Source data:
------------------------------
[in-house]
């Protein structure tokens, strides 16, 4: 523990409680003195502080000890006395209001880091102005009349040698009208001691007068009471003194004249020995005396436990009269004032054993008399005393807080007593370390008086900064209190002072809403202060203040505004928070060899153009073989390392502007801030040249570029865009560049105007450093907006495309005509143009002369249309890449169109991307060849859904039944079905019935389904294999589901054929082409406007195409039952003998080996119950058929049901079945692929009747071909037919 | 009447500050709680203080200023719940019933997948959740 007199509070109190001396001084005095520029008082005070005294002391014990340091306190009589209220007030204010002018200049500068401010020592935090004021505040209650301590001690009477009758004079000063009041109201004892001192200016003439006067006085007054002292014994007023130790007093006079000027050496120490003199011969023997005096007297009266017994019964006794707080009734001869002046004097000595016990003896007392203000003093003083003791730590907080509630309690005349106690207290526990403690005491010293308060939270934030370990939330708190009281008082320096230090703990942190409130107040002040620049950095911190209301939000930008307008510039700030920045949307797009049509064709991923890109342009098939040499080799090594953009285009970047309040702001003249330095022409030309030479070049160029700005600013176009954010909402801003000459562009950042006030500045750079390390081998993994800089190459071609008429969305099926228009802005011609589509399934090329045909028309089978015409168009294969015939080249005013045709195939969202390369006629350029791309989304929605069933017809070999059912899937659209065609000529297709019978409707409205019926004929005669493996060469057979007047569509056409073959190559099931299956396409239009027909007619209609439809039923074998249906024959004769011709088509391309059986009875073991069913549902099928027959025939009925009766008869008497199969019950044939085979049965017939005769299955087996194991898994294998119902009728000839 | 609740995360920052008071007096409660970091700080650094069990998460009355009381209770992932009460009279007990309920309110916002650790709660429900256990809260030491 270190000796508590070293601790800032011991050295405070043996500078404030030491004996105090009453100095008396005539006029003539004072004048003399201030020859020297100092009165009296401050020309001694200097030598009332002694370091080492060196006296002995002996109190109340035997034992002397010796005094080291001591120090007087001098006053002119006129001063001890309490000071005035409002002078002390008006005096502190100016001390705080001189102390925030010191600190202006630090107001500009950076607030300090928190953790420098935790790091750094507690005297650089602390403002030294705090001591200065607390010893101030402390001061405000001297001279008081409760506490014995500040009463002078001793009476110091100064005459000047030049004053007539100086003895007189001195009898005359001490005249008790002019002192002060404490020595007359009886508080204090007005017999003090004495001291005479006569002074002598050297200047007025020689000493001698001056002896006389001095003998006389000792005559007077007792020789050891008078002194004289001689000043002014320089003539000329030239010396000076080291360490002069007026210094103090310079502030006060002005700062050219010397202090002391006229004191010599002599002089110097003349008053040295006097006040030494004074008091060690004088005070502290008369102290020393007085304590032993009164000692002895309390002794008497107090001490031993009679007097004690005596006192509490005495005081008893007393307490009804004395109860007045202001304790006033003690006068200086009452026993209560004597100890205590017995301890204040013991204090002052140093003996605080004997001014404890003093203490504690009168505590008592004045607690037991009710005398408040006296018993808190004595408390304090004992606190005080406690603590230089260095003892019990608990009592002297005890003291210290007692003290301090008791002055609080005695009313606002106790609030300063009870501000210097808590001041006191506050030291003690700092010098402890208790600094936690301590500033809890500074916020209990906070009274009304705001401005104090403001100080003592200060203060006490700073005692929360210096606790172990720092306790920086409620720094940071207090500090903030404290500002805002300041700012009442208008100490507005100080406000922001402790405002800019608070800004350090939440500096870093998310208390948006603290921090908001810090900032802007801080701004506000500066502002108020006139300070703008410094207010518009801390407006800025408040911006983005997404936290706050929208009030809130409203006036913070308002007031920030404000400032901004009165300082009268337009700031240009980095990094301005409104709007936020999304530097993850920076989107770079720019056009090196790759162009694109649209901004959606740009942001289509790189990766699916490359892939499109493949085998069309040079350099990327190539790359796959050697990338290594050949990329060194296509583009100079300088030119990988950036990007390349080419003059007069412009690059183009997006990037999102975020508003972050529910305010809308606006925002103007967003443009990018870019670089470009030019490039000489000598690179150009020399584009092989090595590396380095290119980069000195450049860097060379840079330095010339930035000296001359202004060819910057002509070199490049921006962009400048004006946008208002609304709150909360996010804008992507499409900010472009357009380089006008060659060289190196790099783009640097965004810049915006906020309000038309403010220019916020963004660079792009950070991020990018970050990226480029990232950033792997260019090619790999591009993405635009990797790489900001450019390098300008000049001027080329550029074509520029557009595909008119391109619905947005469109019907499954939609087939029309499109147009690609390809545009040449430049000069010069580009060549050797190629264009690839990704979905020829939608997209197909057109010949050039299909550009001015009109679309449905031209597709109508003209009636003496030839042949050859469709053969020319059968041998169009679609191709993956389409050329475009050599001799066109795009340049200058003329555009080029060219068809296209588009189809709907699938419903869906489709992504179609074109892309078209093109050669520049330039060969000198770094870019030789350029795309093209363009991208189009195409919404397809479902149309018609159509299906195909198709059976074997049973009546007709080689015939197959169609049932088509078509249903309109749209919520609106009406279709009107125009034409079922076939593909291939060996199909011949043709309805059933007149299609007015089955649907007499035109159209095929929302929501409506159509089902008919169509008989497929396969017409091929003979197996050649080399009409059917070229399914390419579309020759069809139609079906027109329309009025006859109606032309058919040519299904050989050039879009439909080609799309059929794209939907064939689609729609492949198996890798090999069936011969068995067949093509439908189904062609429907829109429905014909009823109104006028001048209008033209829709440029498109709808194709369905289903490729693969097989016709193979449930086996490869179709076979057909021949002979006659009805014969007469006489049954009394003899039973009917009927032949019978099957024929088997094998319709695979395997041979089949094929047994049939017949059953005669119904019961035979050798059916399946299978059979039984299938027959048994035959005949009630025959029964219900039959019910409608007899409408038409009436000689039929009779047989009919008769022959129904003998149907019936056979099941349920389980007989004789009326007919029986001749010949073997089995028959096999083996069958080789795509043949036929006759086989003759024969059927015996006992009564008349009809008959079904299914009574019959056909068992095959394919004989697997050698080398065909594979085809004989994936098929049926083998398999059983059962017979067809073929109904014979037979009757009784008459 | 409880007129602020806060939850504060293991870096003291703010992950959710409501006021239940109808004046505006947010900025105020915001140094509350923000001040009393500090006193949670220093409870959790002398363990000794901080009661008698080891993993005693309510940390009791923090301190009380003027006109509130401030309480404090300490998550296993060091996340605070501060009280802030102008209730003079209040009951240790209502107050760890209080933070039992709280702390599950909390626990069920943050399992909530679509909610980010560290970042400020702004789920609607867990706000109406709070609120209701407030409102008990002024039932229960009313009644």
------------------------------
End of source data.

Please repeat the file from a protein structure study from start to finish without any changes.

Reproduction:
[in-house]
């Protein structure tokens, strides 16, 4: 523990409680003195502080000890006395209001880091102005009349040698009208001691007068009471003194004249020995005396436990009269004032054993008399005393807080007593370390008086900064209190002072809403202060203040505004928070060899153009073989390392502007801030040249570029865009560049105007450093907006495309005509143009002369249309890449169109991307060849859904039944079905019935389904294999589901054929082409406007195409039952003998080996119950058929049901079945692929009747071909037919 | 009447500050709680203080200023719940019933997948959740 007199509070109190001396001084005095520029008082005070005294002391014990340091306190009589209220007030204010002018200049500068401010020592935090004021505040209650301590001690009477009758004079000063009041109201004892001192200016003439006067006085007054002292014994007023130790007093006079000027050496120490003199011969023997005096007297009266017994019964006794707080009734001869002046004097000595016990003896007392203000003093003083003791730590907080509630309690005349106690207290526990403690005491010293308060939270934030370990939330708190009281008082320096230090703990942190409130107040002040620049950095911190209301939000930008307008510039700030920045949307797009049509064709991923890109342009098939040499080799090594953009285009970047309040702001003249330095022409030309030479070049160029700005600013176009954010909402801003000459562009950042006030500045750079390390081998993994800089190459071609008429969305099926228009802005011609589509399934090329045909028309089978015409168009294969015939080249005013045709195939969202390369006629350029791309989304929605069933017809070999059912899937659209065609000529297709019978409707409205019926004929005669493996060469057979007047569509056409073959190559099931299956396409239009027909007619209609439809039923074998249906024959004769011709088509391309059986009875073991069913549902099928027959025939009925009766008869008497199969019950044939085979049965017939005769299955087996194991898994294998119902009728000839 | 609740995360920052008071007096409660970091700080650094069990998460009355009381209770992932009460009279007990309920309110916002650790709660429900256990809260030491 270190000796508590070293601790800032011991050295405070043996500078404030030491004996105090009453100095008396005539006029003539004072004048003399201030020859020297100092009165009296401050020309001694200097030598009332002694370091080492060196006296002995002996109190109340035997034992002397010796005094080291001591120090007087001098006053002119006129001063001890309490000071005035409002002078002390008006005096502190100016001390705080001189102390925030010191600190202006630090107001500009950076607030300090928190953790420098935790790091750094507690005297650089602390403002030294705090001591200065607390010893101030402390001061405000001297001279008081409760506490014995500040009463002078001793009476110091100064005459000047030049004053007539100086003895007189001195009898005359001490005249008790002019002192002060404490020595007359009886508080204090007005017999003090004495001291005479006569002074002598050297200047007025020689000493001698001056002896006389001095003998006389000792005559007077007792020789050891008078002194004289001689000043002014320089003539000329030239010396000076080291360490002069007026210094103090310079502030006060002005700062050219010397202090002391006229004191010599002599002089110097003349008053040295006097006040030494004074008091060690004088005070502290008369102290020393007085304590032993009164000692002895309390002794008497107090001490031993009679007097004690005596006192509490005495005081008893007393307490009804004395109860007045202001304790006033003690006068200086009452026993209560004597100890205590017995301890204040013991204090002052140093003996605080004997001014404890003093203490504690009168505590008592004045607690037991009710005398408040006296018993808190004595408390304090004992606190005080406690603590230089260095003892019990608990009592002297005890003291210290007692003290301090008791002055609080005695009313606002106790609030300063009870501000210097808590001041006191506050030291003690700092010098402890208790600094936690301590500033809890500074916020209990906070009274009304705001401005104090403001100080003592200060203060006490700073005692929360210096606790172990720092306790920086409620720094940071207090500090903030404290500002805002300041700012009442208008100490507005100080406000922001402790405002800019608070800004350090939440500096870093998310208390948006603290921090908001810090900032802007801080701004506000500066502002108020006139300070703008410094207010518009801390407006800025408040911006983005997404936290706050929208009030809130409203006036913070308002007031920030404000400032901004009165300082009268337009700031240009980095990094301005409104709007936020999304530097993850920076989107770079720019056009090196790759162009694109649209901004959606740009942001289509790189990766699916490359892939499109493949085998069309040079350099990327190539790359796959050697990338290594050949990329060194296509583009100079300088030119990988950036990007390349080419003059007069412009690059183009997006990037999102975020508003972050529910305010809308606006925002103007967003443009990018870019670089470009030019490039000489000598690179150009020399584009092989090595590396380095290119980069000195450049860097060379840079330095010339930035000296001359202004060819910057002509070199490049921006962009400048004006946008208002609304709150909360996010804008992507499409900010472009357009380089006008060659060289190196790099783009640097965004810049915006906020309000038309403010220019916020963004660079792009950070991020990018970050990226480029990232950033792997260019090619790999591009993405635009990797790489900001450019390098300008000049001027080329550029074509520029557009595909008119391109619905947005469109019907499954939609087939029309499109147009690609390809545009040449430049000069010069580009060549050797190629264009690839990704979905020829939608997209197909057109010949050039299909550009001015009109679309449905031209597709109508003209009636003496030839042949050859469709053969020319059968041998169009679609191709993956389409050329475009050599001799066109795009340049200058003329555009080029060219068809296209588009189809709907699938419903869906489709992504179609074109892309078209093109050669520049330039060969000198770094870019030789350029795309093209363009991208189009195409919404397809479902149309018609159509299906195909198709059976074997049973009546007709080689015939197959169609049932088509078509249903309109749209919520609106009406279709009107125009034409079922076939593909291939060996199909011949043709309805059933007149299609007015089955649907007499035109159209095929929302929501409506159509089902008919169509008989497929396969017409091929003979197996050649080399009409059917070229399914390419579309020759069809139609079906027109329309009025006859109606032309058919040519299904050989050039879009439909080609799309059929794209939907064939689609729609492949198996890798090999069936011969068995067949093509439908189904062609429907829109429905014909009823109104006028001048209008033209829709440029498109709808194709369905289903490729693969097989016709193979449930086996490869179709076979057909021949002979006659009805014969007469006489049954009394003899039973009917009927032949019978099957024929088997094998319709695979395997041979089949094929047994049939017949059953005669119904019961035979050798059916399946299978059979039984299938027959048994035959005949009630025959029964219900039959019910409608007899409408038409009436000689039929009779047989009919008769022959129904003998149907019936056979099941349920389980007989004789009326007919029986001749010949073997089995028959096999083996069958080789795509043949036929006759086989003759024969059927015996006992009564008349009809008959079904299914009574019959056909068992095959394919004989697997050698080398065909594979085809004989994936098929049926083998398999059983059962017979067809073929109904014979037979009757009784008459 | 409880007129602020806060939850504060293991870096003291703010992950959710409501006021239940109808004046505006947010900025105020915001140094509350923000001040009393500090006193949670220093409870959790002398363990000794901080009661008698080891993993005693309510940390009791923090301190009380003027006109509130401030309480404090300490998550296993060091996340605070501060009280802030102008209730003079209040009951240790209502107050760890209080933070039992709280702390599950909390626990069920943050399992909530679509909610980010560290970042400020702004789920609607867990706000109406709070609120209701407030409102008990002024039932229960009313009644």